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Softshell Clam Survey of Upper Penobscot Bay, 1966-67
Little River (D - E) This portion of Little River is quite similar in condition to that encountered in the Town of Northport. There are considerably less clam producing areas available (19 acres) and fewer patches of mussels and eel grass. A total of 11 samples were collected from this flat and estimates indicate a commercial standing crop of 2,000 bushels with a community value from $38,800 to $108,000. See Figure 25 and Table 5.
Belfast, West Shore (E - F) The area between Little River Cove (E) and the beginning of the industrial center in the city of Belfast (F) consists of a relatively narrow band of intertidal zone composed of 45 acres of clam producing flats. This total area was reduced to 41 acres to account for the numerous rock outcrops and general array of cobble size stones within the area.
Thirty-three (33) samples were collected along this expanse and estimates indicate a commercial standing crop of 4,100 bushels with a community value from $80,500 to $221,400,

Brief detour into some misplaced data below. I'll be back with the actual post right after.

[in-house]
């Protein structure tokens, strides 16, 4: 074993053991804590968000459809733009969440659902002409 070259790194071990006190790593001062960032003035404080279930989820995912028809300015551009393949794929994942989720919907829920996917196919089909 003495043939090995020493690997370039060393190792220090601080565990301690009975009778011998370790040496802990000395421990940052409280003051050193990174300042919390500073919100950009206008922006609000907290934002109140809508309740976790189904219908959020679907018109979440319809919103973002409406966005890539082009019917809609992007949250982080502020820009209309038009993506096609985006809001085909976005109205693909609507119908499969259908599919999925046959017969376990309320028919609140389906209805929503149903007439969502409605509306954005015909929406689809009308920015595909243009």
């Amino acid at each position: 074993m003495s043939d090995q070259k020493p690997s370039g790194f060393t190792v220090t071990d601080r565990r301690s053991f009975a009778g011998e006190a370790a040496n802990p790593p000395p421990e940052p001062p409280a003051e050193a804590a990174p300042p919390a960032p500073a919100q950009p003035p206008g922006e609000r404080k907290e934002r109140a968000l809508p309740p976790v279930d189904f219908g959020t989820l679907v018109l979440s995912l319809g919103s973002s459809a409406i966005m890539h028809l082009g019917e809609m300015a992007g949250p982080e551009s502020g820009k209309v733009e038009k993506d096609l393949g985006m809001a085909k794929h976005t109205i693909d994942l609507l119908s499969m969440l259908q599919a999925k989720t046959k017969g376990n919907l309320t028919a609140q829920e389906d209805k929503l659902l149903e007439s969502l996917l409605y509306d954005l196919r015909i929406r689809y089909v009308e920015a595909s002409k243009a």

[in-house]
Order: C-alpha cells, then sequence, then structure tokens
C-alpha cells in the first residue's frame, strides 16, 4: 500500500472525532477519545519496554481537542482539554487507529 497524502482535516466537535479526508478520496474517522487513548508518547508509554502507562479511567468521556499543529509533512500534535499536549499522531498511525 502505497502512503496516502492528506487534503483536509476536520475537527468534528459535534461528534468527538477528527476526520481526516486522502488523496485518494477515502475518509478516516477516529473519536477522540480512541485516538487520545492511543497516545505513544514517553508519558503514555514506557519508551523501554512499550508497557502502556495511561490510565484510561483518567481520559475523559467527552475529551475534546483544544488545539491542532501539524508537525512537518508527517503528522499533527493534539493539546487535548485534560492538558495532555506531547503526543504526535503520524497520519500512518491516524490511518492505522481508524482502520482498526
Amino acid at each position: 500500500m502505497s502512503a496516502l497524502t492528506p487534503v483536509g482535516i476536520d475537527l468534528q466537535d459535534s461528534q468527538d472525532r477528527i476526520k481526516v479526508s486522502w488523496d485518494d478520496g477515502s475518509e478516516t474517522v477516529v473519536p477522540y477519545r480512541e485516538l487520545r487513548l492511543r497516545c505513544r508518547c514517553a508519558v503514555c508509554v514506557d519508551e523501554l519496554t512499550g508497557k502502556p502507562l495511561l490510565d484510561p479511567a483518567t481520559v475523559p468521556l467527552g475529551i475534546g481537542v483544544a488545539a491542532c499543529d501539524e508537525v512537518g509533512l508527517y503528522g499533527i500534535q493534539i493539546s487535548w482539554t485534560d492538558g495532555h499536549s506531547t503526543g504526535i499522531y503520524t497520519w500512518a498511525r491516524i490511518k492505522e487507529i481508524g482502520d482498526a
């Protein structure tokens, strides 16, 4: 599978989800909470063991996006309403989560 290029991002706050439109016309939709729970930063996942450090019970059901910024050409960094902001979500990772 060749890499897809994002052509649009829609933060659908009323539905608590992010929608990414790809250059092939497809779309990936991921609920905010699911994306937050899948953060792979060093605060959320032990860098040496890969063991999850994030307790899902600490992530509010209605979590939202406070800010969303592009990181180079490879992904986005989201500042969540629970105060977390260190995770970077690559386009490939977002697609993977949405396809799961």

Belfast North Shore (G-- H) The available soft-shell clam producing areas found along the north shore of Belfast are very similar in character to those of the west shore except for a few distinct areas of larger exposed flats -- one of which was found in the western extremes near the abandoned bridge (G), and the other close to the Belfast-Searsport town line (H). See Figure 25.
Planimeter readings showed 74 acres of intertidal zone between the location points G-H. Of these only 52 acres can be considered available for clam production. This reduction in available acreage may be accounted for by the abundance of scattered rocks and rock outcrops found along this stretch of beach. Between these acres there are usually spotty clam flats containing fair populations of clams.
Estimates from 74 samples indicate a standing crop of 10,000 bushels of commercial clams valued from a community stand- point at $192,000 to $940,000. See Table 5.
The second year of harvest on these same flats would be relatively less, due to mortality and recruitment into the fishery. Estimates of standing, crop would be in the vicinity of 9,400 bushels of commercial sized clams valued from a community standpoint at $183,000 to $507,600,